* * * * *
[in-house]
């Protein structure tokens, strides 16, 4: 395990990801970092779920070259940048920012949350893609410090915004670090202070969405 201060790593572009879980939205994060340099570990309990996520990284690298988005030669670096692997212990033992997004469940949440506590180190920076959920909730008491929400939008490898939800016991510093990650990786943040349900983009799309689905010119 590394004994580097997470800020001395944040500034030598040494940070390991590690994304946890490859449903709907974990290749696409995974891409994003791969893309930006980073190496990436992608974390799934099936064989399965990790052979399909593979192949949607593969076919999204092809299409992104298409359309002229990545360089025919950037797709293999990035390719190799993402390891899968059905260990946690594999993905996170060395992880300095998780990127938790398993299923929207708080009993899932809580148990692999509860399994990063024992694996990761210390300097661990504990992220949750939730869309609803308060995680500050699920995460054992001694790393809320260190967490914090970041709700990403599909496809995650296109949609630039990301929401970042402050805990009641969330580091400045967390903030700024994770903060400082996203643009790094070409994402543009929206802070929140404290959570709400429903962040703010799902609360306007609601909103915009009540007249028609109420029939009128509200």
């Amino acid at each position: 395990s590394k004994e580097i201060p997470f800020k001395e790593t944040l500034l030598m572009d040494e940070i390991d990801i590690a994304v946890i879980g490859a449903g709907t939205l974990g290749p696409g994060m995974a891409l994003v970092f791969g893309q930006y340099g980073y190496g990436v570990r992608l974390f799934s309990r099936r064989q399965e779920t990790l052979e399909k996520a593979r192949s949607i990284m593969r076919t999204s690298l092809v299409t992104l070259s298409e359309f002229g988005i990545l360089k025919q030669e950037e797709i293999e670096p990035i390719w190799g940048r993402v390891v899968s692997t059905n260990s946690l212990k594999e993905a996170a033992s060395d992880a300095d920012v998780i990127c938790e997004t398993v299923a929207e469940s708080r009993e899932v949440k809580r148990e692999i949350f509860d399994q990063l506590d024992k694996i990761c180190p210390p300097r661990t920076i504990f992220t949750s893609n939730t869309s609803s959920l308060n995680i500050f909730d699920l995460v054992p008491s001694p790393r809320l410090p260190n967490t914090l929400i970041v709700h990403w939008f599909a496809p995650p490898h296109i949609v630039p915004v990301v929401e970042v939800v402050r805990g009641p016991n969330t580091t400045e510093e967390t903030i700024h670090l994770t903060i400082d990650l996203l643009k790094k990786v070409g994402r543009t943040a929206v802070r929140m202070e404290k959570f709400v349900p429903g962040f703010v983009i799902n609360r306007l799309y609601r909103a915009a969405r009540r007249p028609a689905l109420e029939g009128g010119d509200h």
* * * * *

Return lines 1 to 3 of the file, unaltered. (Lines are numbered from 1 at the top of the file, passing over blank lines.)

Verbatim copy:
[in-house]
């Protein structure tokens, strides 16, 4: 395990990801970092779920070259940048920012949350893609410090915004670090202070969405 201060790593572009879980939205994060340099570990309990996520990284690298988005030669670096692997212990033992997004469940949440506590180190920076959920909730008491929400939008490898939800016991510093990650990786943040349900983009799309689905010119 590394004994580097997470800020001395944040500034030598040494940070390991590690994304946890490859449903709907974990290749696409995974891409994003791969893309930006980073190496990436992608974390799934099936064989399965990790052979399909593979192949949607593969076919999204092809299409992104298409359309002229990545360089025919950037797709293999990035390719190799993402390891899968059905260990946690594999993905996170060395992880300095998780990127938790398993299923929207708080009993899932809580148990692999509860399994990063024992694996990761210390300097661990504990992220949750939730869309609803308060995680500050699920995460054992001694790393809320260190967490914090970041709700990403599909496809995650296109949609630039990301929401970042402050805990009641969330580091400045967390903030700024994770903060400082996203643009790094070409994402543009929206802070929140404290959570709400429903962040703010799902609360306007609601909103915009009540007249028609109420029939009128509200």
């Amino acid at each position: 395990s590394k004994e580097i201060p997470f800020k001395e790593t944040l500034l030598m572009d040494e940070i390991d990801i590690a994304v946890i879980g490859a449903g709907t939205l974990g290749p696409g994060m995974a891409l994003v970092f791969g893309q930006y340099g980073y190496g990436v570990r992608l974390f799934s309990r099936r064989q399965e779920t990790l052979e399909k996520a593979r192949s949607i990284m593969r076919t999204s690298l092809v299409t992104l070259s298409e359309f002229g988005i990545l360089k025919q030669e950037e797709i293999e670096p990035i390719w190799g940048r993402v390891v899968s692997t059905n260990s946690l212990k594999e993905a996170a033992s060395d992880a300095d920012v998780i990127c938790e997004t398993v299923a929207e469940s708080r009993e899932v949440k809580r148990e692999i949350f509860d399994q990063l506590d024992k694996i990761c180190p210390p300097r661990t920076i504990f992220t949750s893609n939730t869309s609803s959920l308060n995680i500050f909730d699920l995460v054992p008491s001694p790393r809320l410090p260190n967490t914090l929400i970041v709700h990403w939008f599909a496809p995650p490898h296109i949609v630039p915004v990301v929401e970042v939800v402050r805990g009641p016991n969330t580091t400045e510093e967390t903030i700024h670090l994770t903060i400082d990650l996203l643009k790094k990786v070409g994402r543009t943040a929206v802070r929140m202070e404290k959570f709400v349900p429903g962040f703010v983009i799902n609360r306007l799309y609601r909103a915009a969405r009540r007249p028609a689905l109420e029939g009128g010119d509200h």